Mark Twain's quote describing Mauritius as “heaven on earth” may, in fact, be one of the most misquoted in the world, believed to have actually been said by a proud local, but the island’s shimmering blue waters, powder-white sands and beautiful views have earned it a reputation as one of the world's top luxury destinations. Best known for its beach resorts, tourism on Mauritius has tended to be commercially focused, with little regard for environmental concerns or the needs of local communities. However, with the launch of its first dedicated sustainable travel agency, the founders hope to transform the industry, and the country.
Headed up by Romina Tello Soberanes, who holds a degree in sustainable tourism, and her digital marketing specialist husband Gerald Ami, Mauritius Conscious specializes in providing sustainable travel experiences to both the island’s visitors and its residents. After meeting in Dubai while working in the hotel industry, the couple moved to Mauritius, and while exploring on their own “met locals around the island offering incredible experiences and accommodations no one knew about,” Soberanes explained to The Independent. With the increasing global demand for more meaningful – and lower impact – travel experiences, they saw an opportunity to help reshape the island’s tourism industry, and the result was Mauritius Conscious.
Despite the Mauritian Ministry of Tourism acknowledging the need for greater responsibility from the sector, progress has been slow. As Sarah Reid notes in her article for The Independent, development schemes still favor the construction of new beach resorts and golf courses over the safeguarding of what remains of the island’s undeveloped coastline. But through their Sustainable Travel Policy, Soberanes and Ami hope that the values, guidelines and strategies they set, which shape all of their proposed experiences, will not only validate sustainability efforts, but help provide consumers with a fresh and environmentally friendly alternative.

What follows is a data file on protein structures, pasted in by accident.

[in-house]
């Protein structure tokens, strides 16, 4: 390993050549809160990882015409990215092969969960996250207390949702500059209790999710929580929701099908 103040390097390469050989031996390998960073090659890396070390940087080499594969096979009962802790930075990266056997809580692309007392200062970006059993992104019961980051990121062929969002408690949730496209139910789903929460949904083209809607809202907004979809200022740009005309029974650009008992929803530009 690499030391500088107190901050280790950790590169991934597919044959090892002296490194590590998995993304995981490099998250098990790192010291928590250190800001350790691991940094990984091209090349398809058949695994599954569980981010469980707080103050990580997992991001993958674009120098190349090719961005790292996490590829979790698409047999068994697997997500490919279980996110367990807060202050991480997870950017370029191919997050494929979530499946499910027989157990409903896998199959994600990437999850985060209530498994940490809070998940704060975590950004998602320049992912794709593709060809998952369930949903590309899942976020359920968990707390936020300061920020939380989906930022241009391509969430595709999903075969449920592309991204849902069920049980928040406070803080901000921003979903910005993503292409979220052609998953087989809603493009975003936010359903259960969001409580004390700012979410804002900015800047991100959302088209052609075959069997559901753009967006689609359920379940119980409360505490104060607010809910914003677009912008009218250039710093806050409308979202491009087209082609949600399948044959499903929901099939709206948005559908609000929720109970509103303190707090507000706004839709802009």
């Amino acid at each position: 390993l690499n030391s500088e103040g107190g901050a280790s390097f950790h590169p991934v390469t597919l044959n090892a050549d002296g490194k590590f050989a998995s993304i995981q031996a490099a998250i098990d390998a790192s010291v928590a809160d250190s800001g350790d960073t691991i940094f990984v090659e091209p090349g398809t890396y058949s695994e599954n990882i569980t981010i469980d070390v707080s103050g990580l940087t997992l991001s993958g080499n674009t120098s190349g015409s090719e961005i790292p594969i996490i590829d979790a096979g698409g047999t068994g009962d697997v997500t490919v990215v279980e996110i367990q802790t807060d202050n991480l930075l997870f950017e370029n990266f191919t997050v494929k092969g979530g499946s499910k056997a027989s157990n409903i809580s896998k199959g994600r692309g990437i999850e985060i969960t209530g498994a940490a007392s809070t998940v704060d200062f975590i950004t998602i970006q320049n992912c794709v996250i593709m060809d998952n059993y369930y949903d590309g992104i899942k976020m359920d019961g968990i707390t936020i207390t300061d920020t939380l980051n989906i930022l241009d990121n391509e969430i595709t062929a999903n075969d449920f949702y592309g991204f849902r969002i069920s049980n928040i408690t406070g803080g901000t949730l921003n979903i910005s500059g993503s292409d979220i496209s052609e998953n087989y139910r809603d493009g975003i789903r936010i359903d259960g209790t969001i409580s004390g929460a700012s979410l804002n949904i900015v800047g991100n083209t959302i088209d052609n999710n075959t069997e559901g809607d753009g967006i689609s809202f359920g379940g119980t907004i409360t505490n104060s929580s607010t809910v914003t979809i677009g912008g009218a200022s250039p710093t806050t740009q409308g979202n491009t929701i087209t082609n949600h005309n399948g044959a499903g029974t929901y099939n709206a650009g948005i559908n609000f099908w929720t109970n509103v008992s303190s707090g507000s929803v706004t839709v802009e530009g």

Through a series of site visits, the company examines businesses across twelve different ‘Conscious Travel Assessment’ criteria, which cover environmental, social, economic, ethical and authenticity issues. The result is a comprehensive portfolio that proposes eco-conscious alternatives such as sea-kayaking, electric bikes and walking tours instead of the currently popular boat trips and day-tours by car; promotes small and medium sized local enterprises that have been set up independently and are run by the local community; and supports authentic holiday products that have a direct link to Mauritian culture, heritage or history.
“Visitors – and many locals – don’t realize how damaging some of the island’s most popular activities can be,” said Soberanes. “In high season, hundreds of people every day sign up to swim with wild dolphins thinking it’s OK because they’re not in captivity, but I’ve seen up to 30 boats at a time chasing down dolphins to satisfy paying customers.” She hopes that their specially crafted itineraries, which feature activities from local food tours to conservationist-for-a-day experiences, will appeal to those looking for a more authentic as well as sustainable vacation on the island.